Michael at something called “boy auction,” a charity event

Get Happiness (And Other Advice From a Teenage Boy)

When you type “Teenagers are” into Google, the first four autofill suggestions are “stupid,” “idiots,” “like cats,” and straight-up “evil.” So, I guess we should assume that most seventeen-year-olds are dumb and lazy sociopaths, right?

Wrong! Seventeen-year-olds are superhuman. They’ve hit their growth spurt and learned their manners, but are bigger hearted than the rest of us, because they haven’t gone through the soul-crushing banalities of adult life that make you world-weary and distrustful (e.g., getting fired from a job you had previously considered long-term and stable; going on a date with a guy who ended up being eleven inches shorter than was advertised in his OKCupid profile).

In fact, you’d think we’d constantly be turning to teenagers for tips on how to be more bright-eyed. But when you Google “Advice from seventeen-year-olds,” you get thousands of links to bad advice for seventeen-year-olds. As best-selling young adult novelist John Green has said, “I’m tired of adults telling teenagers that they aren’t smart, that they can’t read critically, that they aren’t thoughtful.” Me too, John Green! Teenagers are magical creatures — like unicorns, if unicorns took the SATs — and I think we should be asking them for life advice, not patronizing them from atop our high horses, sad and sour horses, at that. Horses with hooves full of should-haves, would-haves, and could-haves.

So, I had my twentysomething friends write in with questions, which I then posed to my seventeen-year-old brother, over the phone, after a rousing conversation about his sports injuries. And what qualifications does Michael have, exactly? Well, he is handsome, smart, socially adept, sensitive, and a really good teammate and friend. He has absolutely no other qualifications.

Here’s the advice he gave me:


Kathleen: What are your thoughts on MFA programs?

Michael: On what??

K: MFA programs?


K: It’s like — okay, so you graduate from college. And then you want to do something artistic, like write, or act, or paint, or make films. So you pay a lot of money, usually — like forty to sixty thousand dollars — to get taught how to do that better. Sometimes you get a scholarship, but even then, you usually need loans to live. It takes one to three years, and there’s a chance that when you graduate you could get an agent, or a book deal, or maybe a show, or a role, or something. But most people end up with a few stories or poems in a literary magazine, or a student art show on their résumés, and lots of debt. Afterward, you usually can teach composition or acting, or something in line with what you studied, but that’s not guaranteed.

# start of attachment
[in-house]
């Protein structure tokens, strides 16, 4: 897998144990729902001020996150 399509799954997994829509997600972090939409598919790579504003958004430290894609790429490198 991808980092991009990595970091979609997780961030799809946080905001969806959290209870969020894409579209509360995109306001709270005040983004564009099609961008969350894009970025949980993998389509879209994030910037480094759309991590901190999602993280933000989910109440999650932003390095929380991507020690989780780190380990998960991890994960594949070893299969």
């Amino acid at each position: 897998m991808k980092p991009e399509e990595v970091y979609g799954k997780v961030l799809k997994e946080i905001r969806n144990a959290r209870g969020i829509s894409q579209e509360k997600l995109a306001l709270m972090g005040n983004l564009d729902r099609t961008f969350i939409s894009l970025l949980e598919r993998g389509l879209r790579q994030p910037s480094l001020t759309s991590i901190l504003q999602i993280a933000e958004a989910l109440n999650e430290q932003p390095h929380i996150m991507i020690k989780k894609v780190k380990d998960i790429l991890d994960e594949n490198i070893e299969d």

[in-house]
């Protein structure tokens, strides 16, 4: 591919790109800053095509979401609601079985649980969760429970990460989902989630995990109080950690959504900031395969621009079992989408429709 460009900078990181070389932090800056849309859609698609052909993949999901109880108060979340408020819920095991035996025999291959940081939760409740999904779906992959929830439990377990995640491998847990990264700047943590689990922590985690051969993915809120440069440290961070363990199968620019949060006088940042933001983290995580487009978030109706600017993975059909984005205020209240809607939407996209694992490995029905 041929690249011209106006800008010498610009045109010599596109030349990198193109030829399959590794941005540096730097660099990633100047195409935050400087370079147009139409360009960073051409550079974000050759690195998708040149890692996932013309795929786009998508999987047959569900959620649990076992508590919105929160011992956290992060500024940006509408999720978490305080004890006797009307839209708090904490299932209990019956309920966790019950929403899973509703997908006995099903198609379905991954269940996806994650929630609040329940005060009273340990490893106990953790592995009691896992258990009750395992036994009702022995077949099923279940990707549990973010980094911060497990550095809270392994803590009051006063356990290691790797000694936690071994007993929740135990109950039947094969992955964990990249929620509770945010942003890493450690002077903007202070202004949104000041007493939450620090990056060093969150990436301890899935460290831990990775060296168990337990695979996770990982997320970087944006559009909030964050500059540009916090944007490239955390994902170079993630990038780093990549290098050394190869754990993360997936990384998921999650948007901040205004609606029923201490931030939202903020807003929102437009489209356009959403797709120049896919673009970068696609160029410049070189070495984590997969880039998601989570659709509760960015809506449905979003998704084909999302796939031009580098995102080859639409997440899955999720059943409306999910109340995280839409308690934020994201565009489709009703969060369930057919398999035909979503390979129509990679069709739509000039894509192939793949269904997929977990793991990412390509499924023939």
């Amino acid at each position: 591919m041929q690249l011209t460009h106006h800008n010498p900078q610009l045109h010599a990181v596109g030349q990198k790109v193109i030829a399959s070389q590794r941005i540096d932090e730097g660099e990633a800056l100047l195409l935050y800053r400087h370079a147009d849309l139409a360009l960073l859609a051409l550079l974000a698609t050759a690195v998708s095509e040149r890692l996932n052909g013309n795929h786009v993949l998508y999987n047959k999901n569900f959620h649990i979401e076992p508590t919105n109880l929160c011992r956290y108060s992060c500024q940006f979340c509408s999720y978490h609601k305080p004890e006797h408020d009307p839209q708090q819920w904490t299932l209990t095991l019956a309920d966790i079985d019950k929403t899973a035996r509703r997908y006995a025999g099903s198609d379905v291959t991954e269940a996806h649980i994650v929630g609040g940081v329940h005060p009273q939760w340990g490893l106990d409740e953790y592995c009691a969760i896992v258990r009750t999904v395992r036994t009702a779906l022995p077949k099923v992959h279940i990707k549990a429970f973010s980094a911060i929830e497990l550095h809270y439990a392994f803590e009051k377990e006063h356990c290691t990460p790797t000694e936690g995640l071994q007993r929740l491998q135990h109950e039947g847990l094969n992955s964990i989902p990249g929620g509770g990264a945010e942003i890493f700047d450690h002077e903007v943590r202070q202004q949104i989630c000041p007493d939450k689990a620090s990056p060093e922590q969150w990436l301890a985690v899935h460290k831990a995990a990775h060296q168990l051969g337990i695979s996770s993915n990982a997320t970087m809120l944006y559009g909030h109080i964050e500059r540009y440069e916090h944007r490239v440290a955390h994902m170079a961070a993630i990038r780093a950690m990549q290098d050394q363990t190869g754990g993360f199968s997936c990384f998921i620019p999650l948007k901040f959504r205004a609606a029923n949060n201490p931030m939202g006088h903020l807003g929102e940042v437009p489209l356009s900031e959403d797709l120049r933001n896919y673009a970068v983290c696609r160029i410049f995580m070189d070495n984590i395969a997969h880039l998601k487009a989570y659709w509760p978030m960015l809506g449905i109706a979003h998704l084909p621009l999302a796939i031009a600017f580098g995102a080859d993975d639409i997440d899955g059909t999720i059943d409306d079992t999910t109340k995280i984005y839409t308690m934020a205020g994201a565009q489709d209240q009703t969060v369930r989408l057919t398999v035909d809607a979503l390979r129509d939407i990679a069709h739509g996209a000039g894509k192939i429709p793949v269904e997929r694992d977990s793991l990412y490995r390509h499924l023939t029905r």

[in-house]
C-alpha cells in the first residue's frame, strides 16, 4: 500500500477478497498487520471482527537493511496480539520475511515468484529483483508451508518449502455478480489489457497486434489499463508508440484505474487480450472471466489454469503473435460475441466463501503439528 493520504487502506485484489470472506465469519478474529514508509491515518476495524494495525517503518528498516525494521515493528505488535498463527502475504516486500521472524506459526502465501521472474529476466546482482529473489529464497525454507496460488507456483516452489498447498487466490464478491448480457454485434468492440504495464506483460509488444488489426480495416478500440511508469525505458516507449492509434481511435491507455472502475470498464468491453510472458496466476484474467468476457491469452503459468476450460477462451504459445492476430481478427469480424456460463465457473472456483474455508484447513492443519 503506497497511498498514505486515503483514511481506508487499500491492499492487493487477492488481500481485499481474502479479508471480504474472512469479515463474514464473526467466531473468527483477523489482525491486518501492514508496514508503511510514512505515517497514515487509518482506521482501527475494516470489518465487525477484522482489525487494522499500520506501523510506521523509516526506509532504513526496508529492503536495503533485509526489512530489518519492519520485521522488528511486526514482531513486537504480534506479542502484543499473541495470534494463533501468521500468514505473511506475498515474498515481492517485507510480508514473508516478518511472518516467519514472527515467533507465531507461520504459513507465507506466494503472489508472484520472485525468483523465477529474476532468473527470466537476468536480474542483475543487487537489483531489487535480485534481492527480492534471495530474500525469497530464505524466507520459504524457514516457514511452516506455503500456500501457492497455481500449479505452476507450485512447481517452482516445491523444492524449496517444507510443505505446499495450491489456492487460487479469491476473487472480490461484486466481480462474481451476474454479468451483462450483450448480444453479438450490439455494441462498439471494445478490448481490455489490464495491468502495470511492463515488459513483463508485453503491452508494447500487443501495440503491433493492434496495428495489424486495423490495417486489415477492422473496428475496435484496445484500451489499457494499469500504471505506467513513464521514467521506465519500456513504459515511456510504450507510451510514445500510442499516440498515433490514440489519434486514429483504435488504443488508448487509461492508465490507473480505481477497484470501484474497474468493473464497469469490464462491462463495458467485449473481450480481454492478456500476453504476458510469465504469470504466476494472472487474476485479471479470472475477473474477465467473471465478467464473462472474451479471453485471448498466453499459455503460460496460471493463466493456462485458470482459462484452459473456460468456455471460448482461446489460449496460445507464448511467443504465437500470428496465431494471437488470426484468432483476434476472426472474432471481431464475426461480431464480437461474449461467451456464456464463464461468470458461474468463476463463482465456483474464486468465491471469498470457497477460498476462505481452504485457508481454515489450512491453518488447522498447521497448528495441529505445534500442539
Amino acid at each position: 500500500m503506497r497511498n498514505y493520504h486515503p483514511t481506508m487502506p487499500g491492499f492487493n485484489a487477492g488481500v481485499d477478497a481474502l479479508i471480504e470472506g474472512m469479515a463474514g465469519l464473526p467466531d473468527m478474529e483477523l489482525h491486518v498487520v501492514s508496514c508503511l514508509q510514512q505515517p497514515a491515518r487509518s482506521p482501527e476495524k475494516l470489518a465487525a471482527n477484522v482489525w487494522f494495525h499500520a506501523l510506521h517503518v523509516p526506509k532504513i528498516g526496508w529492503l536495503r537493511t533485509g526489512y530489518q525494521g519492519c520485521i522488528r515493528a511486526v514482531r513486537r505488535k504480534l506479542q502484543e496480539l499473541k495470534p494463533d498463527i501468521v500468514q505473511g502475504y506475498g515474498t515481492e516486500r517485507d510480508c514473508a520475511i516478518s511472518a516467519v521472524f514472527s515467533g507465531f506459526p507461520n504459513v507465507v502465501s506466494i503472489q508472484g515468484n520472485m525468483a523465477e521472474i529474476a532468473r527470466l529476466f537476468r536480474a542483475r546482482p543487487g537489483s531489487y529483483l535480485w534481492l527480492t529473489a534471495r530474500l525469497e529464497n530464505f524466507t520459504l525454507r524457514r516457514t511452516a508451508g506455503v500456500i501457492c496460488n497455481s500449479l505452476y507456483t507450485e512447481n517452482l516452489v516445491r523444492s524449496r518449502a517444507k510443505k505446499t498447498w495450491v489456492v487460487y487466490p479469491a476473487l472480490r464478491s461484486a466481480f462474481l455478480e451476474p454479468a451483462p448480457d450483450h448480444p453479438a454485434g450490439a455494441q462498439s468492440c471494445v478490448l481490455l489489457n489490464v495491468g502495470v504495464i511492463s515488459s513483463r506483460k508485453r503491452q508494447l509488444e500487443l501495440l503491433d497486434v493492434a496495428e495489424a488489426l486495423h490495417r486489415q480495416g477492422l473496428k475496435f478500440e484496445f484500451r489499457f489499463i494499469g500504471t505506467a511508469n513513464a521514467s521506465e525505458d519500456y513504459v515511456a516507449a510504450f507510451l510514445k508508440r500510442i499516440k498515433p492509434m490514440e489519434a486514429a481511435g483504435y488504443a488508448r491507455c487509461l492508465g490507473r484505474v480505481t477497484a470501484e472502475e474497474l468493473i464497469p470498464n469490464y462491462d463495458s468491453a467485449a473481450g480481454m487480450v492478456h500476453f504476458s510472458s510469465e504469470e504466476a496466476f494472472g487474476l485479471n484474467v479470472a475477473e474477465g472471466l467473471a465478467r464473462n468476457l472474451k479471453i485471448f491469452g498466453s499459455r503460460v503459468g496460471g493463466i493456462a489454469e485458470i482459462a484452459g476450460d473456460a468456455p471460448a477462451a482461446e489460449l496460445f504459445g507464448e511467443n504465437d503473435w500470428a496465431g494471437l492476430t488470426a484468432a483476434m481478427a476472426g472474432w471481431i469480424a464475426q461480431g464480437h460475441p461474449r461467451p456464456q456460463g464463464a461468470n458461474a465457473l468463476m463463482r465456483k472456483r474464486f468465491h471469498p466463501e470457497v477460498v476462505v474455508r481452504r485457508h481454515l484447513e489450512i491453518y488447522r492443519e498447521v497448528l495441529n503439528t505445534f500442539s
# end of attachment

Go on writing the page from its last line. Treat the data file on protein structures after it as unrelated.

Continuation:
M: Okay. What are my thoughts on that? I think it’s a good idea for people who aren’t sure what they want to do, and who don’t care about the money. But if you don’t know what you’re going to do by that point, then you might be in trouble. Because if that [the MFA program] doesn’t work, then you’re fucked.


K: What does it say about you if you go to your high school’s ten-year reunion?

M: Like, if you just show up? Or…I don’t understand.

K: Is it cooler to go or not to go?

M: Oh! Okay. I think that it’s cool to go, because it’s important to remember the first eighteen years of your life and what happened and how it affected you — and really just to, like, remember and have those memories and stuff. And those will come back to you when you see those people you haven’t seen in ten years.


K: Should couples move in together if the main purpose is to save money on rent?

M: Like a boyfriend and girlfriend?

K: Uh-huh.

M: Um. I think that it depends. But I think in most cases it’s not a big deal, because people are so social and not awkward. So, it probably won’t be weird for them to live together because, like, it’s not the olden days. So I don’t think it’s a bad idea. You have to do what you have to do just to get out of your parents’ house and not be a bum.


K: What’s the right age to get married?

M: Twenty-eight and a half.

K: Should a woman take a man’s name when she gets married?

M: Yes.


K: How much debt is too much debt?

M: Debt? Umm [makes a funny noise]. I think you can go into debt until you’re questioning whether you can pay it back — not necessarily the point when you start to go over [budget], but the point when you start to worry. I’m not knowledgeable, but that’s what I would think.


K: Should you keep waiting for your dream job after you’ve been unemployed for a while or at a certain point should you take the first thing you can get?

M: Umm [makes a funny noise again]. If it were going to end their [dream job] search, then they should keep looking. If you really, really want some dream job that bad, then you can work at it and eventually find what’s meant for you. The purpose of taking a random job in the meantime is learning the responsibility of doing something you don’t want to do, but still being able to “keep up” or however you want to phrase that. Keep up, get enough to get by. Like, get rent, get happiness.